An oil lobbyist group might not be the first place you’d go to for sensible climate policy advocacy, but that’s exactly what’s coming out of the American Petroleum Institute (API), which recently touted America’s transition away from coal towards cleaner-burning natural gas as an important, cost-effective green transition. The FT reports:
The US should be a “model” for countries seeking to tackle climate change because of the way it has reduced carbon dioxide emissions through increased use of natural gas, the American Petroleum Institute has said. […]
US energy-related emissions of carbon dioxide, the most significant greenhouse gas, dropped 10 per cent from 2007 to 2013. […]
Research presented by the API showed that in the 25 US states with the highest rate of carbon dioxide emissions from their power generation, switching completely out of coal-fired generation and into gas would more than meet their targets for reductions set under the Clean Power Plan.
This is something we’ve known for a long time, and even for green zealots it should be easy to grasp. Coal emits twice as much carbon as, and much more localized pollutants than, natural gas when burned, so to the extent that gas displaces coal for power generation, it’s an eco-friendly process. Thanks to fracking, the U.S. is currently flooded with natural gas, and prices are therefore extraordinarily cheap. The shale boom, then, has given a price incentive to an environmentally-friendly energy shift, something the green movement, for all of its moaning and fear mongering, has failed to produce.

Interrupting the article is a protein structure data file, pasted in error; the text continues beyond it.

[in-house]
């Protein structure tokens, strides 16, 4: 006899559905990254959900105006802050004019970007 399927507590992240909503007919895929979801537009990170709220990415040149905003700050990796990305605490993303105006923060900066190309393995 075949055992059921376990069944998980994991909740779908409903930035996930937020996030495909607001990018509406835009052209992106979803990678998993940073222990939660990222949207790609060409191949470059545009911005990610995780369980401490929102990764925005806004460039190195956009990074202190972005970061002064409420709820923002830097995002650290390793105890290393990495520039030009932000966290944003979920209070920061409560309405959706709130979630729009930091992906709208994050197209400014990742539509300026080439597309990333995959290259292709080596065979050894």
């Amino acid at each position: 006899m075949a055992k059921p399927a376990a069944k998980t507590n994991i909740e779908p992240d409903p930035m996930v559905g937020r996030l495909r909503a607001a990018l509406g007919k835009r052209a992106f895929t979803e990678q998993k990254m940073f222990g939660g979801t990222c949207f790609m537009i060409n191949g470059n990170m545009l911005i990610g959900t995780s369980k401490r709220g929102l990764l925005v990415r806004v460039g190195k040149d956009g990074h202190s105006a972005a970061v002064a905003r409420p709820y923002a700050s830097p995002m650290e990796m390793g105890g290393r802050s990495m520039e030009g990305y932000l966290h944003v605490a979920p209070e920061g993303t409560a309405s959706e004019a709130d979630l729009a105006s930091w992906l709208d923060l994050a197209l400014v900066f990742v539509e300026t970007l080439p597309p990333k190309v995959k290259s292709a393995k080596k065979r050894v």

The U.S. has made more progress in diversifying away from coal than any other G-7 nation, according to a recent report, and that achievement hasn’t come thanks to wind or solar, but because of shale gas. The rest of the world has had trouble developing shale in the way America has, but there’s clearly an ecological imperative to frack, just as there is an economical and strategic one.